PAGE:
The eastern metropolis needs to reduce its annual average pollution levels by 44 per cent to be able to meet the clean air standards, with a special focus on vehicular emissions, an analysis said on Friday.
"The national annual ambient air quality standard is 60 microgram per cubic metre," the Centre for Sciencs and Environment said in a rapid diagnostic analysis that looked into whether key metro cities figure in terms of pollution and carbon footprint of motorisation.
It pointed out that of all the major metro cities in India, Kolkata's transport sector had the smallest pollution and carbon footprint.
However, the analysis warned the city was at "serious risk of losing this advantage" as it was encouraging car-centric planning and infrastructure.
"Kolkata has the highest share (among all metros) of public transport and walking -- 89 per cent of the population uses these modes.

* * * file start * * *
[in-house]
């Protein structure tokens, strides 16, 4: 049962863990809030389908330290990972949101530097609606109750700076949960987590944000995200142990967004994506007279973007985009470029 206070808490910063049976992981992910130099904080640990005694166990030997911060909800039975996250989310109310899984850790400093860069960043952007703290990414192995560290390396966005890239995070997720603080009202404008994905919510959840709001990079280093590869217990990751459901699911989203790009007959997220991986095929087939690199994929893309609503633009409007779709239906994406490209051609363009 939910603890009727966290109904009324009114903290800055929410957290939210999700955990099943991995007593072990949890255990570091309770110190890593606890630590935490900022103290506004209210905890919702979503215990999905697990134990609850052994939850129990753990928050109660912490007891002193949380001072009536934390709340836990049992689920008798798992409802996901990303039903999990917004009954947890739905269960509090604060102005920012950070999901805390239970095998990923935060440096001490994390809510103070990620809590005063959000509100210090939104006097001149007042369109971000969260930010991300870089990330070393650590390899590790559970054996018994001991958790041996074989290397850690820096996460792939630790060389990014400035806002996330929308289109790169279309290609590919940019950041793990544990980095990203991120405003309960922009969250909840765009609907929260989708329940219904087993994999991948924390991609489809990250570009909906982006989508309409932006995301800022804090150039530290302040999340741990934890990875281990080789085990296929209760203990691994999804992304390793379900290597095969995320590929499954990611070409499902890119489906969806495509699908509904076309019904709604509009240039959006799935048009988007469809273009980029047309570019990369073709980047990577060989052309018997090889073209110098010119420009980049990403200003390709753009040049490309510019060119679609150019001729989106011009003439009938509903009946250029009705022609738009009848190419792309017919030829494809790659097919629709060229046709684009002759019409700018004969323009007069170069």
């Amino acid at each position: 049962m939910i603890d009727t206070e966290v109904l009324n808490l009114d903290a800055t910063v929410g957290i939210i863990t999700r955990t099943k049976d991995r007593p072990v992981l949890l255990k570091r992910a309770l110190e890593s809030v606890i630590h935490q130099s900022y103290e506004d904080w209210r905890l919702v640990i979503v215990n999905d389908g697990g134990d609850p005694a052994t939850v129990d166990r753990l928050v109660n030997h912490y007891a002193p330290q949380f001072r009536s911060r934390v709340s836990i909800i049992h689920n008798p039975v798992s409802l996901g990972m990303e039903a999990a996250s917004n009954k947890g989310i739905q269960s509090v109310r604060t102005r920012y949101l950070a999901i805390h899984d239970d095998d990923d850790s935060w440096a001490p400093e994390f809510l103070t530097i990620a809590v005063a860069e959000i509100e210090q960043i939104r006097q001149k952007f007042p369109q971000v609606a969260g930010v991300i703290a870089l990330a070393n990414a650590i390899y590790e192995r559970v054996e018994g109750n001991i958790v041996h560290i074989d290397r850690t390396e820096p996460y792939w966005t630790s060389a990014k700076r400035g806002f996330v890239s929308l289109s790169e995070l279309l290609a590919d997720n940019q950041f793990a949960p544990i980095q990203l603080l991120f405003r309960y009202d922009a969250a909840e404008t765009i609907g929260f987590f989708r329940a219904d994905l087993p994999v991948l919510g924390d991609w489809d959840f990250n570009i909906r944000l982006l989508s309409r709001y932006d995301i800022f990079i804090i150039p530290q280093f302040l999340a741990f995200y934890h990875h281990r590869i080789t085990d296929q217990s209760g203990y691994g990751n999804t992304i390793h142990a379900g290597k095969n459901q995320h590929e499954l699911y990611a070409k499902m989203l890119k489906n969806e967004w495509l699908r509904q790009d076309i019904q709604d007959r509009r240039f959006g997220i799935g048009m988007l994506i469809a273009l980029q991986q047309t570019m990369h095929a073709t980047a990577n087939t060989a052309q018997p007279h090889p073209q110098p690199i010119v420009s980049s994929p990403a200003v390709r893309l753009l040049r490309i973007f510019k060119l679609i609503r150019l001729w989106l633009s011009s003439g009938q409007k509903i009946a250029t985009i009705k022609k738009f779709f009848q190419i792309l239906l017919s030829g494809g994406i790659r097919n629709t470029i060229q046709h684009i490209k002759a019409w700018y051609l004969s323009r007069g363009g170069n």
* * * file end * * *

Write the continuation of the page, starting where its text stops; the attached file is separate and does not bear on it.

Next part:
It also has the most diverse system of public transport among all metro cities -- bus, metro, tram, suburban rail and waterways. Its policymakers and planners should recognise and leverage this advantage," it said.
In terms of carbon footprint, a car user has 6.5 times more carbon footprint than a two-wheeler rider and 10.6 times more than a bus user, in the city.
"With growing motorisation, this will get worse -- in 2010-12, vehicle registration was in the range of 8-11 per cent; after 2012, this has shot up to 158 per cent," the analysis said.
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